The government has lifted its moratorium on fracking – but will this, as in America, lead to big changes in our energy markets? Simon Wilson reports.
The hydraulic fracturing (‘fracking’) of rocks to release natural gas trapped deep underground was suspended last year after exploratory drilling in Lancashire by Cuadrilla caused small earth tremors. Last week, however, energy secretary Ed Davey, gave the go ahead for fracking to restart under stringent new rules designed to address safety and environmental concerns.
The move was applauded by many in the energy industry: fracking for shale gas has famously transformed the energy market in America by driving down gas prices. Enthusiasts hope the same can happen here as part of what David Cameron calls a “shale gas revolution”.
How far have US prices fallen?
In America, the price of gas crashed by 85% from its peak in 2005 to just above $2 per million British thermal unit (BTU) earlier this year. Since then it has stabilised at about $3.50 per million BTU, compared to $8 or $9 in Britain and mainland Europe. That low price is credited by economists with delivering a boost to US economic recovery.
Now British energy businesses, manufacturers and politicians – led by pro-fracking chancellor George Osborne – think shale gas can play a big role here in tackling ever-rising power prices and Britain’s looming energy crunch as it tries to move from fossil fuels to renewables.
How much shale gas does Britain have?
Cuadrilla’s drilling so far suggests there could be 200 trillion cubic feet (tcf, 5.5 trillion cubic metres) of shale gas beneath its 347 square mile concession in Bowland in Lancashire. If 10% of it proves to be recoverable, then that single field would in theory be enough to supply all of Britain’s gas needs for seven years.
However, such an outcome is highly unlikely; Cuadrilla reckons “realistic” production levels from Lancashire shale can reach 20 billion cubic metres a year. That, says the company, would cut Britain’s dependence on imported gas from 79% of total consumption to 58% by 2030.
Can it be believed?
As yet, no one knows. Recent authoritative estimates of the total recoverable reserves in Britain range from around 20tcf (the US government) to 40tcf (a report by Energy Contract Company, a consultancy).
According to the latter, if production in Britain goes well, it could hit 2,100 standard cubic feet a day (mmscf/d) by 2030, equivalent to just over half the North Sea gas production this year. To put that in context, British demand in 2011-2012 was 8,550 mmscf/d.
Lead indicators for Britain's economy
When will we know more?
Early next year the British Geological Survey is due to publish its revised estimates for Britain’s shale gas reserves. But since much of the gas lies under densely populated areas, there will still be a big question mark over how much will be accessible.
As ever, the question is not how much gas is trapped in the rocks (the ‘resource’, in industry jargon) but how much is economically recoverable (the ‘reserve’). The only way to find that out is to undertake more exploratory drilling.
There are ten shale basins in Britain that are broadly comparable to Lancashire’s – the only one so far even initially explored. The other large ones are in the Weald area of Sussex and Hampshire, and in a broad swathe of England from Cambridge across to Oxford and down to Bath (interestingly, all Tory areas, where local opposition is likely to be strong and well organised).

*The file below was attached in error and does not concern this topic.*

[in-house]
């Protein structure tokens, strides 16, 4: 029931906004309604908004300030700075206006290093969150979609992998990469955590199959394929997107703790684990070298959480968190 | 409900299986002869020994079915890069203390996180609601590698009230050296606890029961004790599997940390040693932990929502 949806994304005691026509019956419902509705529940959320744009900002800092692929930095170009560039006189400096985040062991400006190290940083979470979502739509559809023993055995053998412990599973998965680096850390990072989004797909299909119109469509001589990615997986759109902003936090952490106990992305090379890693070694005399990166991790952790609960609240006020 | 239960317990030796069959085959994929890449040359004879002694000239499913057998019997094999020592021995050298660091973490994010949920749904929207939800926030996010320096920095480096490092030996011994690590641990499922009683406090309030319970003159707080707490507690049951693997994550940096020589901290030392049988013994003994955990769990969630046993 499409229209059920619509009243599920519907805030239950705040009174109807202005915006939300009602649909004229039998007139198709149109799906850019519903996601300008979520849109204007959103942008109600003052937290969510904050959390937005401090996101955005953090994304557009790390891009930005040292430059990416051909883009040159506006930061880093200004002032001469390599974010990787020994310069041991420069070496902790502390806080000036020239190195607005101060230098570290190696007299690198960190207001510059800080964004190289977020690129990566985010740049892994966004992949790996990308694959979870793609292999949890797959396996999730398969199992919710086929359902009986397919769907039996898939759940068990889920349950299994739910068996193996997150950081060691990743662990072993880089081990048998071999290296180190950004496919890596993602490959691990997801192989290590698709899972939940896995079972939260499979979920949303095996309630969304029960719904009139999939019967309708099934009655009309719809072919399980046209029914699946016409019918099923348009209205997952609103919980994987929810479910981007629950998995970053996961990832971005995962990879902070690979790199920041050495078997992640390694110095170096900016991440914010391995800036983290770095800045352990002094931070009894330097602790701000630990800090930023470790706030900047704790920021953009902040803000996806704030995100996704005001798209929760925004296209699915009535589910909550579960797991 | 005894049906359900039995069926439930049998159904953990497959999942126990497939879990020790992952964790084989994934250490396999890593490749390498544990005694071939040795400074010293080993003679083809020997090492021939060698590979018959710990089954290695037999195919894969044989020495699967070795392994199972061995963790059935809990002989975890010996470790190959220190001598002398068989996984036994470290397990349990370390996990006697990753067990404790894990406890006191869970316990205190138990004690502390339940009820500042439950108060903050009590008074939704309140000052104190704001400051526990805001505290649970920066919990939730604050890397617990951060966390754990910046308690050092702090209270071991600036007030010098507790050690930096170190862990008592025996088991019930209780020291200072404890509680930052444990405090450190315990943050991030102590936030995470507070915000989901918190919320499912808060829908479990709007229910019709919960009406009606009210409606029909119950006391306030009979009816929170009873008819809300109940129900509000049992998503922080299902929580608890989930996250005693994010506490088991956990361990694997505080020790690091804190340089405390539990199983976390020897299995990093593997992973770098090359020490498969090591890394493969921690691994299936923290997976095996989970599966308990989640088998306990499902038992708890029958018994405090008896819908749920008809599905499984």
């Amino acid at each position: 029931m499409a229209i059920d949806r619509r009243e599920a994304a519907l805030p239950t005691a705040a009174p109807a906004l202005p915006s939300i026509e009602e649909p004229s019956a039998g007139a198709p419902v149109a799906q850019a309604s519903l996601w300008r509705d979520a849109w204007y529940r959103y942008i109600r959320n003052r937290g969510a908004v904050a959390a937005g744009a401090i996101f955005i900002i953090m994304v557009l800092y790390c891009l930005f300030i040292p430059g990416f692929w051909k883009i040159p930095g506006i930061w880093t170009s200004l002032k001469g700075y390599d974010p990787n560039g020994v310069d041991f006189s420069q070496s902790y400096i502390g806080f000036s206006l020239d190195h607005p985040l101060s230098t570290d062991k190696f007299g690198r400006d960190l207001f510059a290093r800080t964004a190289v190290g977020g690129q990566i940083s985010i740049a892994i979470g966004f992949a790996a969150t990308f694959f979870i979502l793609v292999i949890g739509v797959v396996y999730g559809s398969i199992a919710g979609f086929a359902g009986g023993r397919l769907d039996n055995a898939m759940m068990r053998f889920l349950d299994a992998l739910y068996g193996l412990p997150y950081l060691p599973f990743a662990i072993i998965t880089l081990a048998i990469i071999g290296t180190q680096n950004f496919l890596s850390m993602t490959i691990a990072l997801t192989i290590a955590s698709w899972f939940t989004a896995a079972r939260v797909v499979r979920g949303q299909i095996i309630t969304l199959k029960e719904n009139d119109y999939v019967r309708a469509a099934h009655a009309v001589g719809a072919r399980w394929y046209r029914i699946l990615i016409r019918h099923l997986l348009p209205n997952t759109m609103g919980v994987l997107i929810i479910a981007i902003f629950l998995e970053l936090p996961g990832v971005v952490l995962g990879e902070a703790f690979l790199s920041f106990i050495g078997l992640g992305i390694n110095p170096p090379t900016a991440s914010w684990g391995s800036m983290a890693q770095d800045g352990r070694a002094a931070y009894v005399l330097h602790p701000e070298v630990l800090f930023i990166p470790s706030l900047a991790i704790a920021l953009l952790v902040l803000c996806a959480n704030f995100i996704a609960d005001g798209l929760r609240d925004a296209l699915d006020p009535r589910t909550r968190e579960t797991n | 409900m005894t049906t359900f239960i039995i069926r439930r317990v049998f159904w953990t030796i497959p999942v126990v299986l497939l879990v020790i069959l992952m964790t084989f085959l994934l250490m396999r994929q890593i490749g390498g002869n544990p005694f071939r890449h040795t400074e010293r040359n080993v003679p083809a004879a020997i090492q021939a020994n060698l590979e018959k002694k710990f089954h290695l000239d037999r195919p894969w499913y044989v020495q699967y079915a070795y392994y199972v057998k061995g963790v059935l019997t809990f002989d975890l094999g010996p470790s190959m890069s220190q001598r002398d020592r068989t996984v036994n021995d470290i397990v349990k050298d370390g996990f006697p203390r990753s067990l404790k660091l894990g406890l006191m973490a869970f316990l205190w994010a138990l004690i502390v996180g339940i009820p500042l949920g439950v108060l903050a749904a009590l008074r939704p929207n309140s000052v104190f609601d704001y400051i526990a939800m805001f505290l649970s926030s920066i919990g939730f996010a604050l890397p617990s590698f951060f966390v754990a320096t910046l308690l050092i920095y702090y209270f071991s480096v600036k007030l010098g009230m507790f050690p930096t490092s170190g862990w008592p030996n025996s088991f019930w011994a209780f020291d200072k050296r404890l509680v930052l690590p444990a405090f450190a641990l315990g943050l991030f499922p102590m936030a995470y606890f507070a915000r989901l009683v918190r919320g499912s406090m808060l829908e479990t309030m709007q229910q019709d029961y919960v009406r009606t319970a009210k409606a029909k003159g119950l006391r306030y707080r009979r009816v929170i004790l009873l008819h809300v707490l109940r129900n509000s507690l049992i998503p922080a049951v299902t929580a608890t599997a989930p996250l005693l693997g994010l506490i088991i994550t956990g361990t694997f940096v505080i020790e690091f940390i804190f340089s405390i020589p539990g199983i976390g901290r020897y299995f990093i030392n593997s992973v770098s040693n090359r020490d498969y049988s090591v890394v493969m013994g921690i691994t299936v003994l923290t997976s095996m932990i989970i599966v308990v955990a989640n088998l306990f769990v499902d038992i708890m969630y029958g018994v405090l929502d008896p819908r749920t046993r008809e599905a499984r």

What do the sceptics say?
Andrew Rawnsley argues in The Observer that large-scale fracking here is a pipedream. Shale seams in Britain and Europe are typically thinner and deeper than in the US, so will be far more expensive to tap. Colin Smith of VTB Capital notes that, to date, of 50 wells drilled across Europe, not one appears to have flowed at a rate that would make it commercially viable. “So while the frack-heads fantasise about a bonanza,” says Rawnsley, “the reality is that not so much as one cubic metre of shale gas” has been profitably extracted anywhere in Europe.
Meanwhile, University of Sussex professor Jim Watson tells The Guardian that even successful extraction of shale gas may “not necessarily bring down prices to UK consumers... any price difference between UK gas and continental European gas will quickly disappear as a result of demand from other countries”.
Do all geologists agree with Rawnsley’s analysis?
No. Earlier this year, Peter Styles, professor of geophysics at Keele University and expert in mining geology, argued in The Times that exploiting the natural gas locked in the shale reserves and coal seams that lie beneath 30% of Britain’s territory was a no-brainer. We must “protect our water supply and environment”. But done right, there is “probably” enough to meet gas demands for decades, cutting our dependence on foreign sources.
Can we then expect a cheap gas bonanza?
The most extensive independent survey has been conducted by Professor Richard Selley, a geologist and shale specialist, and David McGough, an ex-Mobil engineer, who co-authored the Energy Contract Company report. They conclude that Britain won’t see an American-style revolution leading to a bonanza of cheap shale gas.
Extraction here is likely to be far less intensive, due to greater population density, tighter regulation, and the fact that the state – rather than landowners – owns subterranean mineral rights. They do, however, expect shale gas to attract £95bn of investment and account for a quarter of British consumption within 20 years, lowering consumer prices and improving energy security by cutting dependence on imported liquid natural gas.
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